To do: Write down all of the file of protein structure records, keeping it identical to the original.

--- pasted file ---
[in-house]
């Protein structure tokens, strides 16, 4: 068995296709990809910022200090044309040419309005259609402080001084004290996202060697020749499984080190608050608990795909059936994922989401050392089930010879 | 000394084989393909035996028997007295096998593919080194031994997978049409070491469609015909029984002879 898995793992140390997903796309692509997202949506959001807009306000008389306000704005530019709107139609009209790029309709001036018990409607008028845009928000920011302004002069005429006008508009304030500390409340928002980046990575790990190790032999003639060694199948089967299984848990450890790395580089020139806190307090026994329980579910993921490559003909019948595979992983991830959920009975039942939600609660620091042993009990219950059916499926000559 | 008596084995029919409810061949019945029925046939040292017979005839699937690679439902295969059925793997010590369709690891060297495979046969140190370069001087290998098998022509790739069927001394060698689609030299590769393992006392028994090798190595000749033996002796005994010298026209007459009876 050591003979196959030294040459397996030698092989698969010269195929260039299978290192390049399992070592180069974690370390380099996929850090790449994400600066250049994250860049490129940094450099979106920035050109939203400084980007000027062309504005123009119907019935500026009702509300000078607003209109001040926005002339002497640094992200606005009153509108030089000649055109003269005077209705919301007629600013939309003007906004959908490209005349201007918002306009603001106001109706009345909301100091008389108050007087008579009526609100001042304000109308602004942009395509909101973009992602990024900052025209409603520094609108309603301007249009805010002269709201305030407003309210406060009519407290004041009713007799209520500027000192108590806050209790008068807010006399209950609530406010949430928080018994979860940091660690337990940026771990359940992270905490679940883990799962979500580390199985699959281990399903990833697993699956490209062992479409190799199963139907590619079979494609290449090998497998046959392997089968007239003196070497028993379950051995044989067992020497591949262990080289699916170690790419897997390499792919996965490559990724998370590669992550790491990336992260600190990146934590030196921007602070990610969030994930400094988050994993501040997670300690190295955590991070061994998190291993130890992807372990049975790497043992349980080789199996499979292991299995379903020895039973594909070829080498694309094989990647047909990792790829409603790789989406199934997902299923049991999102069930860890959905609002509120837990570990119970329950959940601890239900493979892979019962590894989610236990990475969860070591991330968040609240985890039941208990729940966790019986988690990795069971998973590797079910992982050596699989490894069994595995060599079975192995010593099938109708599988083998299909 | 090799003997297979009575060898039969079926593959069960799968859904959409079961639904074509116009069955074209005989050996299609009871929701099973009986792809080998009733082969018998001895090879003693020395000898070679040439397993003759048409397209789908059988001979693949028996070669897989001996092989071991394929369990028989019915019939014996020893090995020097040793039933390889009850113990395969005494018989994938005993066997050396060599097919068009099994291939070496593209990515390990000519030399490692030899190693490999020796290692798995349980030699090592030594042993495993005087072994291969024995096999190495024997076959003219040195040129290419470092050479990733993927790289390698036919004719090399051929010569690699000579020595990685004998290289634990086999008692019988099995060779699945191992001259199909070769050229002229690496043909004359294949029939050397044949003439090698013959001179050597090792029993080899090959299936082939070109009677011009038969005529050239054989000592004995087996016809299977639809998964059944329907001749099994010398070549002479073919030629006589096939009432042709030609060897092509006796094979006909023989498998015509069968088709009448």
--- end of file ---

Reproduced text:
[in-house]
């Protein structure tokens, strides 16, 4: 068995296709990809910022200090044309040419309005259609402080001084004290996202060697020749499984080190608050608990795909059936994922989401050392089930010879 | 000394084989393909035996028997007295096998593919080194031994997978049409070491469609015909029984002879 898995793992140390997903796309692509997202949506959001807009306000008389306000704005530019709107139609009209790029309709001036018990409607008028845009928000920011302004002069005429006008508009304030500390409340928002980046990575790990190790032999003639060694199948089967299984848990450890790395580089020139806190307090026994329980579910993921490559003909019948595979992983991830959920009975039942939600609660620091042993009990219950059916499926000559 | 008596084995029919409810061949019945029925046939040292017979005839699937690679439902295969059925793997010590369709690891060297495979046969140190370069001087290998098998022509790739069927001394060698689609030299590769393992006392028994090798190595000749033996002796005994010298026209007459009876 050591003979196959030294040459397996030698092989698969010269195929260039299978290192390049399992070592180069974690370390380099996929850090790449994400600066250049994250860049490129940094450099979106920035050109939203400084980007000027062309504005123009119907019935500026009702509300000078607003209109001040926005002339002497640094992200606005009153509108030089000649055109003269005077209705919301007629600013939309003007906004959908490209005349201007918002306009603001106001109706009345909301100091008389108050007087008579009526609100001042304000109308602004942009395509909101973009992602990024900052025209409603520094609108309603301007249009805010002269709201305030407003309210406060009519407290004041009713007799209520500027000192108590806050209790008068807010006399209950609530406010949430928080018994979860940091660690337990940026771990359940992270905490679940883990799962979500580390199985699959281990399903990833697993699956490209062992479409190799199963139907590619079979494609290449090998497998046959392997089968007239003196070497028993379950051995044989067992020497591949262990080289699916170690790419897997390499792919996965490559990724998370590669992550790491990336992260600190990146934590030196921007602070990610969030994930400094988050994993501040997670300690190295955590991070061994998190291993130890992807372990049975790497043992349980080789199996499979292991299995379903020895039973594909070829080498694309094989990647047909990792790829409603790789989406199934997902299923049991999102069930860890959905609002509120837990570990119970329950959940601890239900493979892979019962590894989610236990990475969860070591991330968040609240985890039941208990729940966790019986988690990795069971998973590797079910992982050596699989490894069994595995060599079975192995010593099938109708599988083998299909 | 090799003997297979009575060898039969079926593959069960799968859904959409079961639904074509116009069955074209005989050996299609009871929701099973009986792809080998009733082969018998001895090879003693020395000898070679040439397993003759048409397209789908059988001979693949028996070669897989001996092989071991394929369990028989019915019939014996020893090995020097040793039933390889009850113990395969005494018989994938005993066997050396060599097919068009099994291939070496593209990515390990000519030399490692030899190693490999020796290692798995349980030699090592030594042993495993005087072994291969024995096999190495024997076959003219040195040129290419470092050479990733993927790289390698036919004719090399051929010569690699000579020595990685004998290289634990086999008692019988099995060779699945191992001259199909070769050229002229690496043909004359294949029939050397044949003439090698013959001179050597090792029993080899090959299936082939070109009677011009038969005529050239054989000592004995087996016809299977639809998964059944329907001749099994010398070549002479073919030629006589096939009432042709030609060897092509006796094979006909023989498998015509069968088709009448």